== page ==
We need public meetings

A new proposal to include unelected students in Honor Board deliberations will give the student government a much-needed injection of community involvement.

The proposal calls for the deans to create a list of students to sit in on cases. The Honor Board would select two from the list for each case. They will give their two cents, but they will not vote.

The proposal is a good first step in bringing down the wall that separates regular students from our elected leaders. Moreover, the appointed students will possess minds unaffected by the subconscious groupthink that permeates any decision-making board.

Our student government has approachability and accountability problems that stem from the merger of Student Council, which works better transparent, and Honor Board, which needs secrecy. The secrecy of the Honor Board has become the status quo across the whole  student government, and community involvement has suffered.

The student government meetings’ minutes are public but hardly publicized, and the meetings themselves are confidential. Students don’t know what their leaders are doing.

An  evaluation released Monday suggests positive steps. It calls for multiple weekly meetings next year. Unfortunately, there would only be one public meeting per week. Let’s expand that.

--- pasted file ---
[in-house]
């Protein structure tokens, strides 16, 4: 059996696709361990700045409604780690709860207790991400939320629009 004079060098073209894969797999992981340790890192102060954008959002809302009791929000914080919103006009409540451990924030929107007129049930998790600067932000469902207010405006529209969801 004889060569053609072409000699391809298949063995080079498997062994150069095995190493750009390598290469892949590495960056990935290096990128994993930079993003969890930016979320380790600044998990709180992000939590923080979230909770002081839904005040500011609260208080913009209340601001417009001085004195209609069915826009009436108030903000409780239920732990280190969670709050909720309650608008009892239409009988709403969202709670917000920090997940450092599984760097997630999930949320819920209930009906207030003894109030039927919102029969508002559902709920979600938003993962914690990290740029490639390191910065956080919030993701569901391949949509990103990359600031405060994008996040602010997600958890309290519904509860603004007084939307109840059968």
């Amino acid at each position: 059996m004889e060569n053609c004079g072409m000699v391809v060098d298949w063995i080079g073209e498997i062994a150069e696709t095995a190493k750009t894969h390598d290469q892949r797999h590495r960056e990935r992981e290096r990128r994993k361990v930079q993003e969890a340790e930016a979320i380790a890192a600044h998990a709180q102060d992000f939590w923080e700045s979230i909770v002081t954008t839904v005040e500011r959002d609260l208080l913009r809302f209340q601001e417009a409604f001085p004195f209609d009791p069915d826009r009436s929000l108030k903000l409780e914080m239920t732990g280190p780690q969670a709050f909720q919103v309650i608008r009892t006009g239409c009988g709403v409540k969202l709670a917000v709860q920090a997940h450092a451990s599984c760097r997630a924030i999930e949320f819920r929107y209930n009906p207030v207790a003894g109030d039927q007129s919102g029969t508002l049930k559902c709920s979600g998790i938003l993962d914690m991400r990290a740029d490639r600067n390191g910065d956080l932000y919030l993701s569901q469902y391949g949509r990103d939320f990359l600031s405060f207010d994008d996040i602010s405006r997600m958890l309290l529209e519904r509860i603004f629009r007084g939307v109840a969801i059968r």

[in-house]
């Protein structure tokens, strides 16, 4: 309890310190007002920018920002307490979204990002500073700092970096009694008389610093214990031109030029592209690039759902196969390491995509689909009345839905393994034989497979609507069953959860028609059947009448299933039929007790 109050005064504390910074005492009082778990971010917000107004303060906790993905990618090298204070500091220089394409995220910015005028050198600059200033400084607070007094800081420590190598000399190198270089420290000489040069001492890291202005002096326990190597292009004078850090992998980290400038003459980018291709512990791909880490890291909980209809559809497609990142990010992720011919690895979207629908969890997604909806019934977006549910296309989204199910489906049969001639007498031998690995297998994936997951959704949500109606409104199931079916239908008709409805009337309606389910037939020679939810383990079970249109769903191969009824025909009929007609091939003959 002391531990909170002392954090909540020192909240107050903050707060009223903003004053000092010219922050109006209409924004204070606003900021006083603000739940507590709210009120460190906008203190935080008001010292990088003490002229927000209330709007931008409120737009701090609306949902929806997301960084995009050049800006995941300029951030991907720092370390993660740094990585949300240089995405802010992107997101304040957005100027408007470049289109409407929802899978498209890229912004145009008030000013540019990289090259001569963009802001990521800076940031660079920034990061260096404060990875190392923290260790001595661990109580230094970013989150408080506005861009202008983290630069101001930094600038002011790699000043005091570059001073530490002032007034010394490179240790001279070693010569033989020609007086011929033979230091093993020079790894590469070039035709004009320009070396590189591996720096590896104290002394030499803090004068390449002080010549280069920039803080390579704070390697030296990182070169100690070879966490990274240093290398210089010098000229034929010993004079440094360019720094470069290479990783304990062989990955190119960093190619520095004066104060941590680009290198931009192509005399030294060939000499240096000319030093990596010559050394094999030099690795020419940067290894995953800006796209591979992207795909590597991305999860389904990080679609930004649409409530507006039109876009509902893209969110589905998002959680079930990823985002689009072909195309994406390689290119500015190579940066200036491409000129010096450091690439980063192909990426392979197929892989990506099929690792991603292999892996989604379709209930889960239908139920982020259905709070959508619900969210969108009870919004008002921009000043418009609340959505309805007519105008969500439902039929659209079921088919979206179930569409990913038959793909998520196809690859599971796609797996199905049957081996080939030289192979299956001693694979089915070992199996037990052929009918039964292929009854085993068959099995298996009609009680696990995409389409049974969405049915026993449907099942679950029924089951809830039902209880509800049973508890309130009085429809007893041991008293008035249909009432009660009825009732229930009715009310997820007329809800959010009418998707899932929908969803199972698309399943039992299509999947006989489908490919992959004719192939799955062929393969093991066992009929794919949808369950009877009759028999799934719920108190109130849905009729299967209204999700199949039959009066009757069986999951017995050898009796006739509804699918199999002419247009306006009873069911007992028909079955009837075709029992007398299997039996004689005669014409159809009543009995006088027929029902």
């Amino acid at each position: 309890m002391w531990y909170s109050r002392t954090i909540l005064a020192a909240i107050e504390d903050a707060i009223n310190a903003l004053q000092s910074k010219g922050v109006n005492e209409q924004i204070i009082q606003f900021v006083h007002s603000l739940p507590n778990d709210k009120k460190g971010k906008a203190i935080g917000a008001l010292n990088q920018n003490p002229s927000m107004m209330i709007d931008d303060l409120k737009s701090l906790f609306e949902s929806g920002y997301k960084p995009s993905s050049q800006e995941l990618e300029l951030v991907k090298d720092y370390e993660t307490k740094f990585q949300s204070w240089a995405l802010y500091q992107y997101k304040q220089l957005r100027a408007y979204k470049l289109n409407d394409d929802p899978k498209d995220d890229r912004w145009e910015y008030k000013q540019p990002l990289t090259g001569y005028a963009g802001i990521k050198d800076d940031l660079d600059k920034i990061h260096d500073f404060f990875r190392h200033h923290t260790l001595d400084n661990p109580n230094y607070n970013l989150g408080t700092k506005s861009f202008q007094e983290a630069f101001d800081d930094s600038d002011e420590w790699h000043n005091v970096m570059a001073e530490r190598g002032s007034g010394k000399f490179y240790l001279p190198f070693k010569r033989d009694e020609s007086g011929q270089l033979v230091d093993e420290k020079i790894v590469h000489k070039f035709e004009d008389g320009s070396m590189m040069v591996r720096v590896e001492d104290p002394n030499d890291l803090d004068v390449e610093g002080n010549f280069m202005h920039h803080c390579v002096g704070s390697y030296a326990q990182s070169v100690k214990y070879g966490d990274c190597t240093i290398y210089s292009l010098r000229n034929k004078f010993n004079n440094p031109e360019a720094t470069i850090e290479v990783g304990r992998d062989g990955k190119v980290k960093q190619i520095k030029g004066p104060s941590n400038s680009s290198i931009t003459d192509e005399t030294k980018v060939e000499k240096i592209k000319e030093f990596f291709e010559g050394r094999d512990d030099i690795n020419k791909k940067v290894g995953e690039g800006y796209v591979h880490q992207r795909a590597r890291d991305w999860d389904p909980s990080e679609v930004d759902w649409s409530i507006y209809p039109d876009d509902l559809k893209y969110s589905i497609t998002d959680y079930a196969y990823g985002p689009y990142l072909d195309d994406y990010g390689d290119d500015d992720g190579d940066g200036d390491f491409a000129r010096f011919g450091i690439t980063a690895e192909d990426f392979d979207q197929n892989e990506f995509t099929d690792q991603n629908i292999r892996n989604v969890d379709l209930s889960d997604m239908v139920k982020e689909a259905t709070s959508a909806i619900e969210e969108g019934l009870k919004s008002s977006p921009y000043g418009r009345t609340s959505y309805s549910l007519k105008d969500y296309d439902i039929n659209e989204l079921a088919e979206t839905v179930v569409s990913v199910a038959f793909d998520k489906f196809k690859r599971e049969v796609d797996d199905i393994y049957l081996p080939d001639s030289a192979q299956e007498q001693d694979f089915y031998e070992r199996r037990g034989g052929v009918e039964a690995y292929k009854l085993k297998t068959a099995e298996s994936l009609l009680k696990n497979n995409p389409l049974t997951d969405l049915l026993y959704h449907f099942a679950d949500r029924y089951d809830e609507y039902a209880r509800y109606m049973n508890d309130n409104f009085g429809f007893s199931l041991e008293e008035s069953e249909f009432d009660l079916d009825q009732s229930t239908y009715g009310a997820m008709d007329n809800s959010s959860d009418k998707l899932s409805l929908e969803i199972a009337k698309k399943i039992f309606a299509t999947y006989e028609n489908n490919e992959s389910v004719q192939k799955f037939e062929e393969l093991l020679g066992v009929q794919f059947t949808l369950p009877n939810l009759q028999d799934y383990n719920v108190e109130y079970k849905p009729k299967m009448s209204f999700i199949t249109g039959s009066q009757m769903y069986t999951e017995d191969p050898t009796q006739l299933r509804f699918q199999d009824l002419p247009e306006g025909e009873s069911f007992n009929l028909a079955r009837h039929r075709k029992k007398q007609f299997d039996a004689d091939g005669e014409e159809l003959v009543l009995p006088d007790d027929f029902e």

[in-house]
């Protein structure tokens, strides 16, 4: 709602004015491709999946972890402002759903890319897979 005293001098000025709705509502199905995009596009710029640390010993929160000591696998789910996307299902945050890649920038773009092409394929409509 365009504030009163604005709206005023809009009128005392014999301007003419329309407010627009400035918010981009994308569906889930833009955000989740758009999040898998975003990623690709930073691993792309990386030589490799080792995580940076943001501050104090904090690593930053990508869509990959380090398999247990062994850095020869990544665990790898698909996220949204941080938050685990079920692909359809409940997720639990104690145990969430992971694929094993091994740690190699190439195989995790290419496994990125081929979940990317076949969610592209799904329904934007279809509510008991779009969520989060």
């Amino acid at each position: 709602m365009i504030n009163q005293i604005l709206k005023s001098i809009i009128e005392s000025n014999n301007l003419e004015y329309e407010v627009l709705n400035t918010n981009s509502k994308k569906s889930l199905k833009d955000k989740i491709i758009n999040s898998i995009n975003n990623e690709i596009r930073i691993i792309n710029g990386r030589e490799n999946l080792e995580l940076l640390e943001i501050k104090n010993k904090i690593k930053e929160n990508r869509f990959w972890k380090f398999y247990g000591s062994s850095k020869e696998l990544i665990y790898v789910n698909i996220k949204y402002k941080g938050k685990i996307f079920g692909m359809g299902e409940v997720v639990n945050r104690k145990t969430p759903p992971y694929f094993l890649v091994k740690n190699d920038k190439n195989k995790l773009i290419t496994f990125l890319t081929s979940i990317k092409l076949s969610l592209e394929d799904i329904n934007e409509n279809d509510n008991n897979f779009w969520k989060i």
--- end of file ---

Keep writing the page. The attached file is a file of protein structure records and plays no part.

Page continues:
The student government should meet four periods per week, because it calls for as much time, if not more, than a class. Only one meeting should be closed.

The student government survived this year with only one closed meeting per week (and no open ones), so this set-up should give it enough closed meetings. Other meetings should be public, and these open meetings should take place during the periods in which the most students are free. The evaluation calls for more meetings, but more than one needs to be public.

An open student government makes leaders more approachable and more accountable. It forces members to be on the top of their game, because voters will know what their leaders are doing.
Moreover, it gives regular students a means to access the machinery of change through routes other than ad hoc committees. And by increasing the number of informed students, it creates a dynamic marketplace of ideas.

To make our student government more in touch with the community, the body needs to bring student voices to honor board deliberations and hold multiple open meetings. The government has accomplished the former; they need to realize the latter as well.

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